To determine the nutritional and health status of urban infants in two disadvantaged communities in the Western Cape, South Africa with special reference to micronutrient status. The results of this study will serve to plan an intervention study in these communities in the same age group.
Two disadvantaged urban black and ‘coloured’ communities in the Western Cape, South Africa.
Sixty infants aged 6–12 months from each community.
Dietary intake, anthropometric measurements, micronutrient status and psychomotor development.
Stunting and underweight were more prevalent in coloured infants (18% and 7%, respectively) than in black infants (8% and 2%, respectively). Anaemia (haemoglobin (Hb)<11 g dl−1 ) was prevalent in 64% of coloured and 83% of black infants. Iron-deficiency anaemia ( Hb<11 g dl−1 and ferritin < 10 ng ml−1) was found in 32% of coloured infants and in 46% of black infants. Zinc deficiency was prevalent in 35% and 33% of the coloured and black infants, respectively. Marginal vitamin A deficiency (serum retinol < 20 μg dl−1) was observed in 23% of black infants compared with 2% of coloured infants. Of black infants, 43% and of coloured infants 6% were deficient in two or more micronutrients. Six per cent of coloured infants had C-reactive protein concentrations above 5 mg l−1 compared with 38% of the black infants. The dietary intake of micronutrients was in general lower in black infants than in coloured infants. The overall psychomotor development, assessed by the Denver Developmental Screening Test, was different between the two groups. The coloured infants scored higher in three out of the four categories as well as in their overall score.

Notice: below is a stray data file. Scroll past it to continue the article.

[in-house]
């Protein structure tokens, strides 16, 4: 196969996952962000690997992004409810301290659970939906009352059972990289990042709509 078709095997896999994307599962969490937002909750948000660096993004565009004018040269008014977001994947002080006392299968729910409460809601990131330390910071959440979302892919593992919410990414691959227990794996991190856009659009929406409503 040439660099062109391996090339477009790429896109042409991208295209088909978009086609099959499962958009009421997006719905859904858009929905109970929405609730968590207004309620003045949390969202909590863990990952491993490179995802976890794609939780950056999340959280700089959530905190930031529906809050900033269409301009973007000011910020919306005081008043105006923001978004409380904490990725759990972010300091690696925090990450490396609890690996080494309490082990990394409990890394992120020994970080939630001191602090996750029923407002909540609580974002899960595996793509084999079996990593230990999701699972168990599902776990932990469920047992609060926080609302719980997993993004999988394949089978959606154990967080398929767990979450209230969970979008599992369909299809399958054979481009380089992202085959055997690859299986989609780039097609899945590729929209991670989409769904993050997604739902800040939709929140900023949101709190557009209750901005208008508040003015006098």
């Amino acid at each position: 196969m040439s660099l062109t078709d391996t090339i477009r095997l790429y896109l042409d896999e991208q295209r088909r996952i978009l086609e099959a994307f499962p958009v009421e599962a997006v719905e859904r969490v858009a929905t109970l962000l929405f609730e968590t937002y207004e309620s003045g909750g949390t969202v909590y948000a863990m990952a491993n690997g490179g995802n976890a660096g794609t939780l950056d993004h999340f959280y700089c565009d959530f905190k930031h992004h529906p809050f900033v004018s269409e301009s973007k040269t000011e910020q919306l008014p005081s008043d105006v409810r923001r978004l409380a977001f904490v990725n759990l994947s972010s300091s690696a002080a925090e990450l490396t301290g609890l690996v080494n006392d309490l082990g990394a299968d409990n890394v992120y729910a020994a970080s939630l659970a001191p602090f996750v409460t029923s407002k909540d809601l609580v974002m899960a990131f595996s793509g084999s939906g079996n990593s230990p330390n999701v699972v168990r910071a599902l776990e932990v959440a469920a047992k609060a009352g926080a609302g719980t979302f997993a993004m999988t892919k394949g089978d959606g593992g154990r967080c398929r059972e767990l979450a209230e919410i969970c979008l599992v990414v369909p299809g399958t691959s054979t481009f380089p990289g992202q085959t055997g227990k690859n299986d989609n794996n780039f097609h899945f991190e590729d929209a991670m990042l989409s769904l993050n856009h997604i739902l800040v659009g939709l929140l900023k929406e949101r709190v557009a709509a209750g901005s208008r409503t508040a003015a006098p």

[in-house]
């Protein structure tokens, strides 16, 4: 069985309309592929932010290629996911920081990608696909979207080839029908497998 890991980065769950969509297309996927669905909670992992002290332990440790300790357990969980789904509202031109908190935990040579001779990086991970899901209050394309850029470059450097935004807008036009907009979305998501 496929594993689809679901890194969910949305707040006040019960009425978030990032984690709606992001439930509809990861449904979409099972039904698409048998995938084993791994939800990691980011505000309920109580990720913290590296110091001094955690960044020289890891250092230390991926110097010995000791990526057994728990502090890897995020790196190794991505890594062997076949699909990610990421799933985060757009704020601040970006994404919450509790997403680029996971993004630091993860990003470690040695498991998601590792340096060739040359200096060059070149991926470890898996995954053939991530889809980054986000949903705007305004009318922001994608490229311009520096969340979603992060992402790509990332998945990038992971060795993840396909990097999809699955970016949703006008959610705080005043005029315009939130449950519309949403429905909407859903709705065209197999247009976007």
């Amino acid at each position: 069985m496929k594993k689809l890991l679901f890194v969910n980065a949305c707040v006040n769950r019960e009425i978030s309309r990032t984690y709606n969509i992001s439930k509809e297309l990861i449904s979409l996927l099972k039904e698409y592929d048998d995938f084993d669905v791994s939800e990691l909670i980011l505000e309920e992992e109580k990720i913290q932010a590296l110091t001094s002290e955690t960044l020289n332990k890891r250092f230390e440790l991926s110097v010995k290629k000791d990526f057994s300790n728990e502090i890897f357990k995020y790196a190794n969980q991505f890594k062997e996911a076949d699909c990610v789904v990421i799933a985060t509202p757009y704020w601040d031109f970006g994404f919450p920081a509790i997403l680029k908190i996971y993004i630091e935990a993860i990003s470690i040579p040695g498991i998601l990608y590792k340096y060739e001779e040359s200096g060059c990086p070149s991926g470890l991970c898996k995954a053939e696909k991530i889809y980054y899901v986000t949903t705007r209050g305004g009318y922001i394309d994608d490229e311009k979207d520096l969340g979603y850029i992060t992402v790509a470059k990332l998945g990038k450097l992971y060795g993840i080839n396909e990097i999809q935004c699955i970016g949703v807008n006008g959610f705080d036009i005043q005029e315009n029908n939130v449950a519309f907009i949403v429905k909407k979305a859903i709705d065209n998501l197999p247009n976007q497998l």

This study shows that information on stunting and wasting only in urban disadvantaged infants is not sufficient to make recommendations about specific community intervention programmes. Information on the micronutrient status, independent of wasting and stunting, is necessary to design nutrition programmes for different communities. The study also showed a substantially higher prevalence of micronutrient deficiencies among black infants.
To evaluate the long-term effect on micronutrient status of a β-carotene-, iron- and iodine-fortified biscuit given to primary school children as school feeding.
Children receiving the fortified biscuit were followed in a longitudinal study for 2.5 years (n=108); in addition, cross-sectional data from three subsequent surveys conducted in the same school are reported.
A rural community in KwaZulu-Natal, South Africa.
Children aged 6–11 years attending the primary school where the biscuit was distributed.
There was a significant improvement in serum retinol, serum ferritin, haemoglobin, transferrin saturation and urinary iodine during the first 12 months of the biscuit intervention. However, when the school reopened after the summer holidays, all variables, except urinary iodine, returned to pre-intervention levels. Serum retinol increased again during the next 9 months, but was significantly lower in a subsequent cross-sectional survey carried out directly after the summer holidays; this pattern was repeated in two further cross-sectional surveys. Haemoglobin gradually deteriorated at each subsequent assessment, as did serum ferritin (apart from a slight increase at the 42-month assessment at the end of the school year).
This study has shown that fortification of a biscuit with β-carotene at a level of 50% of the Recommended Dietary Allowance (RDA) was enough to maintain serum retinol concentrations from day to day, but not enough to sustain levels during the long school holiday break. Other long-term solutions, such as local food production programmes combined with nutrition education, should also be examined. The choice of the iron compound used as fortificant in the biscuit needs further investigation.
Email your librarian or administrator to recommend adding this to your organisation's collection.